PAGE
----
malaga tree


This amazing tree sits proudly on Plaza Alfonso VII. The tree watches every move you make, it is the guardian of the plaza, it was there before you and will be there after you.


spanish man

I did this drawing sat out a restaurant near the harbour in Malaga. The intense heat of the sun was unleashing it’s full force on me, I didn’t have the sense to sit under a parasol, unlike the man in the drawing, who drank his Vermouth with ice and then moved on.

cedar tree 2

My drawing of a Cedar Tree of Lebanon from Tredegar House, Newport, a National Trust property. It was planted 250 years ago. I looked at this tree and thought about the time it had been there, what it has lived through, wars, epidemics, art movements, cures, inventions but moreso the birth, life and death of my parents. 

I did a variety of quick sketches and photographs, then worked them up into a detailed drawing of it in my studio.


Why do I sketch? what’s the point when I can take a photograph? For a long time I asked myself these questions and placated myself with answers like, people seem to enjoy them, I enjoy sketching, or it calms me down or that they are a document of time and place, or they are a diary of thoughts. None of these answers seemed enough. So much so that it once stopped me sketching completely, I literally had the existential feeling of what’s the point? I had come to a dead end.

I was once standing in the rain, the wind and the cold sketching a grand building, I was shaking my head in self mockery and laughing at my situation and environment, I must be mad, I could be in the warmth, dry looking at an array of digital photographs of the architecture instead of sketching it. But still I carried on sketching.

Looking at these sketches a few days later the answer to my questions came all at once, it was of course all the things I had placated myself with but something more. By looking at each and every sketch I had done over the years no matter how many years I went back, I remembered individual observations about each one, every sense I felt. The noise, the smell, the atmosphere, where I was sitting, standing, crouching, where the people I sketched were sitting or standing, how they were laughing, what they were drinking, eating, smoking, what I was thinking, how the light fell on a building, the clouds, the weather, getting cold or burned by the sun, or wet from the rain without realising it until I’d finished the sketch. I notice details in buildings by drawing them I would never have noticed just by photographing them, if I don’t like a lampost or a street sign I can avoid sketching them or I can make them a focal point of the drawing if I do like them, I can change elements of the sketch as it goes, a car moves, people move, cloud formations change etc. etc.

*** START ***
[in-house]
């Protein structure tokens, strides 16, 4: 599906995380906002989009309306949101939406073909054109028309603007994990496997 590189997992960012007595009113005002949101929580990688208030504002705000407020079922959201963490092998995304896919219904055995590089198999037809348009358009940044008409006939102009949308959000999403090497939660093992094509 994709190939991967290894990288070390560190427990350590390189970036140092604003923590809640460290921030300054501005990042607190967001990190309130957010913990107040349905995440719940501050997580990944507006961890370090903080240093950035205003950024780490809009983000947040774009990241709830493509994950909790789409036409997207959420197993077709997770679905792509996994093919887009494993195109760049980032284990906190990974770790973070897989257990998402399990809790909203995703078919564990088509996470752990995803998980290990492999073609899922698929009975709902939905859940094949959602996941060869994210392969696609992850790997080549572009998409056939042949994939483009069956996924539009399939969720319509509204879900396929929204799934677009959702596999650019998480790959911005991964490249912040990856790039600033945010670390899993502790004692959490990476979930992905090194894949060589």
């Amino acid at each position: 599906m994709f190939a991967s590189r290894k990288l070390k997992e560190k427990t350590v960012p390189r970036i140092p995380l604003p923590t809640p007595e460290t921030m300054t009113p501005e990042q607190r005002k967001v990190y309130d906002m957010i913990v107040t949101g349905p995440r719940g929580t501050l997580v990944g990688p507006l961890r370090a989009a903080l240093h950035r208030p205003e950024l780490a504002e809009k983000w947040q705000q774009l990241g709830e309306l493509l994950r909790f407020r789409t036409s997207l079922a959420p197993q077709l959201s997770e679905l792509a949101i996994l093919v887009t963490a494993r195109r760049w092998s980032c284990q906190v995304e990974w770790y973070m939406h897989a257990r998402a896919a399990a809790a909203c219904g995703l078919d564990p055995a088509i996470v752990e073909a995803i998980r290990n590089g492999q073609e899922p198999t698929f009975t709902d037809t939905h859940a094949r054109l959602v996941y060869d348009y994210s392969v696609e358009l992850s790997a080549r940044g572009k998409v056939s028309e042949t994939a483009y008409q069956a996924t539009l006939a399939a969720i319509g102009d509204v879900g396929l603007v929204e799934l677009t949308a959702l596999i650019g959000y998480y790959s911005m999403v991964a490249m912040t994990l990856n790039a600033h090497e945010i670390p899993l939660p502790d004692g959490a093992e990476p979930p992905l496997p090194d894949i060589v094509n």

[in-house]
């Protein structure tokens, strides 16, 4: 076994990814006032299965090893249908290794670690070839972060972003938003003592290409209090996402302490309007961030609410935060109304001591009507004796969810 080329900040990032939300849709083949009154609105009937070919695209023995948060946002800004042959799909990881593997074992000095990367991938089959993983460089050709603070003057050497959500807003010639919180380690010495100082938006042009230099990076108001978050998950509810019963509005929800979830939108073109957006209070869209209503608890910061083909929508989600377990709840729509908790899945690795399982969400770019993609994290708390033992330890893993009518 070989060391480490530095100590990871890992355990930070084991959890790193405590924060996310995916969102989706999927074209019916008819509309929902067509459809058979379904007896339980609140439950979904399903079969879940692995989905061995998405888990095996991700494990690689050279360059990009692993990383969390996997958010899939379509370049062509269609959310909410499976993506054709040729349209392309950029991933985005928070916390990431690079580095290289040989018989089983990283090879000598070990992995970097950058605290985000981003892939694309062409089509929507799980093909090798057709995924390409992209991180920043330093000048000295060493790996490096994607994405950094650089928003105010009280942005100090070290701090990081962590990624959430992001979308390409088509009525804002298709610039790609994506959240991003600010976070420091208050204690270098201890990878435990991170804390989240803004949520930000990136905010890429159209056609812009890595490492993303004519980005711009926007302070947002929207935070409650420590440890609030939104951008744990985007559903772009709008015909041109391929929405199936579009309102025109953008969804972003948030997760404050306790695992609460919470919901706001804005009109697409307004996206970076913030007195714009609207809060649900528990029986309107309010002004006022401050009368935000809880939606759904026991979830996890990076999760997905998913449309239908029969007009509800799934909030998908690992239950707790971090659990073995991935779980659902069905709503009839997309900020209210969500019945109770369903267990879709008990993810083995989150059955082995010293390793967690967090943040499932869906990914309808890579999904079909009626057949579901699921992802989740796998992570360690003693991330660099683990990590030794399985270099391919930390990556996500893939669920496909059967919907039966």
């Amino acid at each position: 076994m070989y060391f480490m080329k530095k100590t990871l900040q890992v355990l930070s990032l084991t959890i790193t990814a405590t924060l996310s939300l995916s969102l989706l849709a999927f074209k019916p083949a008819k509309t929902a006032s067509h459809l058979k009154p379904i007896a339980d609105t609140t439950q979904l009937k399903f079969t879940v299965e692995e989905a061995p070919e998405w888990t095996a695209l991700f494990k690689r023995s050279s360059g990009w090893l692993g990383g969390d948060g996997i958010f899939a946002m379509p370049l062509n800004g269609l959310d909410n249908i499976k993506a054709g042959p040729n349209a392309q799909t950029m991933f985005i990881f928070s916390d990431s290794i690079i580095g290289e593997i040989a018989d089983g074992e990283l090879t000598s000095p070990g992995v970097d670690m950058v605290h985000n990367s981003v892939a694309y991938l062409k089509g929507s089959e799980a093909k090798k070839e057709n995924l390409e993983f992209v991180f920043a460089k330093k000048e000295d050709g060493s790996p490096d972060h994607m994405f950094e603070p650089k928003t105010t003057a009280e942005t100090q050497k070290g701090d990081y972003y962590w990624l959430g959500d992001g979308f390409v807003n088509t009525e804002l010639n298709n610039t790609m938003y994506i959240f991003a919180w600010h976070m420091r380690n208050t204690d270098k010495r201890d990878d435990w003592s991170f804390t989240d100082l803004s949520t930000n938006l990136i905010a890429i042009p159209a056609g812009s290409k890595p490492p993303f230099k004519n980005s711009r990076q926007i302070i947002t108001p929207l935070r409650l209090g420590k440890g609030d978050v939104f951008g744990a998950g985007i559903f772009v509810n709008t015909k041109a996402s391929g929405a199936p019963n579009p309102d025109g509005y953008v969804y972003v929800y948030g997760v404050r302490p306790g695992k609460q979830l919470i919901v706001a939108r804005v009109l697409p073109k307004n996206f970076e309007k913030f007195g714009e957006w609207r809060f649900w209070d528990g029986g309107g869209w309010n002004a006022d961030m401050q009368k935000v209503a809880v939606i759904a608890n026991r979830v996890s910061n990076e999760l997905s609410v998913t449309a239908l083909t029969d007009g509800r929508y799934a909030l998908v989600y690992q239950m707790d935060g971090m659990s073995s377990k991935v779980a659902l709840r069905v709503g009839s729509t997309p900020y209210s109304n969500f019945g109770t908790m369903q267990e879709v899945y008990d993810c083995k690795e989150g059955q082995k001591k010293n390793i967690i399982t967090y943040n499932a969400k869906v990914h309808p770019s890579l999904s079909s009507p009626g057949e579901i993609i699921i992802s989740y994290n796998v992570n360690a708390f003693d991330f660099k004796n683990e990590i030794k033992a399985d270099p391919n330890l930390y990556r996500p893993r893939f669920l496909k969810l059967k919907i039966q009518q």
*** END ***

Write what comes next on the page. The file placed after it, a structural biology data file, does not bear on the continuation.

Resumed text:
Aristotle said we have five senses and these all come into play and are remembered by looking at ones own sketch but there are so many more senses such as thermoception, the sense of heat (or its absence), equilibrioception—our sense of balance—which is determined by the fluid-containing cavities in the inner ear and many more which all help to lift the sketch off the page. It’s taken a long time but now I finally realise why I sketch.

pregnant woman malaga
Pregnant woman, Cafe Galapain, Malaga.

man on a plane
Man in a blue chequed shirt on the plane back from Malaga.

Leanne sunbathing in Fuengirola
My wife Leanne, sunbathing in Fuengirola, Spain.

view from malaga beach
A view from Malaga beach.